Book Reviews

In Plain Sight

Poor people can be the panhandler at your subway stop—but they can also be your neighbor. Who can call themselves poor, and who deserves help?

By Monica Potts

Tagged Poverty

Hand to Mouth: Living in Bootstrap America By Linda Tirado • Putnam Adult • 2014 • 224 pages • $25.95

In November 2013, Linda Tirado, a college student, fast-food employee, mother of two, and a self-proclaimed poor person, wrote a blog post called “Why I Make Terrible Decisions, or, poverty thoughts” on the discussion forum of the website Gawker. In it, she described the stresses of living on too little sleep and too little money. Tirado defended fast-food dinners as sensible for people whose kitchens are prone to roach infestations. Smoking, she said, was one of the few means of relaxation available to low-income adults. She argued that someone who can afford to save only $5 a month is probably better off spending that money on the kinds of tiny pleasures that might make each day easier to live through. “Poverty is bleak and cuts off your long-term brain,” she wrote—and there is an increasing pool of social science research to back that claim up.

The post went viral and The Huffington Post picked it up, amplifying its reach. Afterward, a predictable backlash began. Observers followed a well-rehearsed script for a debate about how Tirado wasn’t really poor. The Houston Press, an alternative news site, claimed Tirado had been a wealthy boarding-school student. She had in fact gone to private school and had also attended, but not finished, college. She had worked on political campaigns as well. On her LinkedIn profile, she described herself as a freelance writer and political consultant.

Tirado later described how her mother and grandparents had been middle class, how she’d become estranged from them after she dropped out of college, and how, after years spent in poverty, she had reunited with her family, who helped her purchase a house. She was already on an upward swing when she wrote the blog post that started everything, though none of what she’d written was false. Still, both The New York Times and CNN listed Tirado’s commentary as one of the year’s biggest Internet hoaxes. The journalist Michelle Goldberg defended Tirado, following up at The Nation with records of Tirado’s past enrollment in Medicaid and the Women, Infants, and Children supplemental nutrition program—which would only have been available to her if she was poor—and an apartment eviction. But the image of Tirado as a liar or, at best, an exaggerator was already set. It was enhanced when a crowdfunding campaign netted her more than $60,000 and she signed a book deal. Detractors argued that Tirado had merely been milking liberal guilt, and that it had worked.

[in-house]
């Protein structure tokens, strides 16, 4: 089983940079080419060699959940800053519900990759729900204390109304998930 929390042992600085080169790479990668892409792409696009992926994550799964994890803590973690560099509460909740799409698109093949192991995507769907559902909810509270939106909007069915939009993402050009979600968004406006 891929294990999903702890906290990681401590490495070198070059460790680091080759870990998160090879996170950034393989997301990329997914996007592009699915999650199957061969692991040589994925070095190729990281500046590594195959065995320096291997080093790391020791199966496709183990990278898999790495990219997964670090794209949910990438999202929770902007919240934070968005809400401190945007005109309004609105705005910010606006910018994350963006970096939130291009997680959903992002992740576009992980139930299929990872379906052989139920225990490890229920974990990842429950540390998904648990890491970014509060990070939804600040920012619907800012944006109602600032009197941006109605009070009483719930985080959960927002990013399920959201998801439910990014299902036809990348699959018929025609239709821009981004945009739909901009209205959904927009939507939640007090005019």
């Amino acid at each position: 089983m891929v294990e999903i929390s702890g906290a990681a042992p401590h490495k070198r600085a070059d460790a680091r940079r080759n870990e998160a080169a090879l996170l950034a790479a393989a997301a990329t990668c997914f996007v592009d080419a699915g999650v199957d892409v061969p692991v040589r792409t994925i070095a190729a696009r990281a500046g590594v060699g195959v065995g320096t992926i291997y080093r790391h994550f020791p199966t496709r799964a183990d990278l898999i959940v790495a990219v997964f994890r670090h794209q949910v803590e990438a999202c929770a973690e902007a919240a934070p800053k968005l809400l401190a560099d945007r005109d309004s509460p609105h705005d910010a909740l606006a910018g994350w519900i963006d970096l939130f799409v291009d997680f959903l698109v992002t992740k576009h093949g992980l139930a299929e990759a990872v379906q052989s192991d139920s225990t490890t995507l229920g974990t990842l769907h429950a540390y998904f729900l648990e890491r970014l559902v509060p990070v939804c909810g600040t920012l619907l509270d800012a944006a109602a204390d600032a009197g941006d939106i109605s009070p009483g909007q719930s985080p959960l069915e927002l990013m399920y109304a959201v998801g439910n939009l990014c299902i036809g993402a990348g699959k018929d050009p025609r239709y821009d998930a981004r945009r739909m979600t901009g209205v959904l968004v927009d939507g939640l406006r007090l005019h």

In fairness to those skeptics, it was easy to wonder what might be missing from her story, since much of her writing had trafficked in sweeping generalities rather than delving into particulars. Can someone who has the skill to write her way into a new career really claim to be poor? It’s a question we’ve been wrestling with since Lyndon Johnson’s Great Society legislation promised to end American poverty: Who can call themselves poor, and who deserves help?

When Johnson and John and Bobby Kennedy toured inner cities and mountain enclaves to raise awareness about the problem of American poverty in the 1960s, the pictures from the communities they visited were of shoeless children, toothless adults, unemployed men sleeping on the streets, and other images of utter destitution. Those remain stuck in our collective mind as representing “true poverty.” Anyone whose life looks marginally better is just someone complaining and looking for a handout.

Yet there are other kinds of poverty. A single mother of two working full time at minimum wage cannot lift her income high enough to jump into the middle class—she counts among the working poor. There are people who can only piece together work a few months out of the year—the cyclically poor. Recent research shows that half of adults in the United States—half!—will drop below the poverty line at some point, most rising back above it within four years—the situationally poor. There are a huge number of people, as much as 20 percent of the population, who earn too much income to qualify for aid like Food Stamps but don’t earn enough to truly afford all of the basics—the near poor. All of the data we have show that the people who fall into these categories suffer regular and intense financial hardship, and there are millions of them.

For some reason, though, we can’t resist wondering whether they’re really doing better than they say they are, and are somehow getting a leg up by seeking government help they don’t need. It’s an undercurrent in all of our political debates. Fox News repeatedly cites reports from the conservative Heritage Foundation noting that 98 percent of the American poor own refrigerators, and 81 percent own cell phones, as if those items were luxurious amenities rather than modern necessities.

We’re aghast if low-income families purchase the same things the middle class might. In an “investigative” article at the conservative website The Daily Caller, the writer Matthew Boyle obtained Food Stamps and noted, with horror and opprobrium, that no one forbade him from purchasing swordfish from Whole Foods with his benefits. (Had he truly needed to rely on Food Stamps, his hungry stomach would have protested when the money that was supposed to last a month ran out in a week.) We don’t think low-income families should spend money on cable TV or fast food. We deem it a bad choice to go to an expensive check-cashing spot on the corner rather than the bank a 30-minute subway or bus ride away. The only acceptable way to be poor is, presumably, to sit, shoeless, reading the Bible by candlelight after a dinner of plain white rice. Anyone who does anything else—catching an occasional movie, eating a hamburger, smoking, shopping for convenience rather than thrift—is committing not only an economic sin but a moral one as well, and must blame her poor decision-making for her poverty.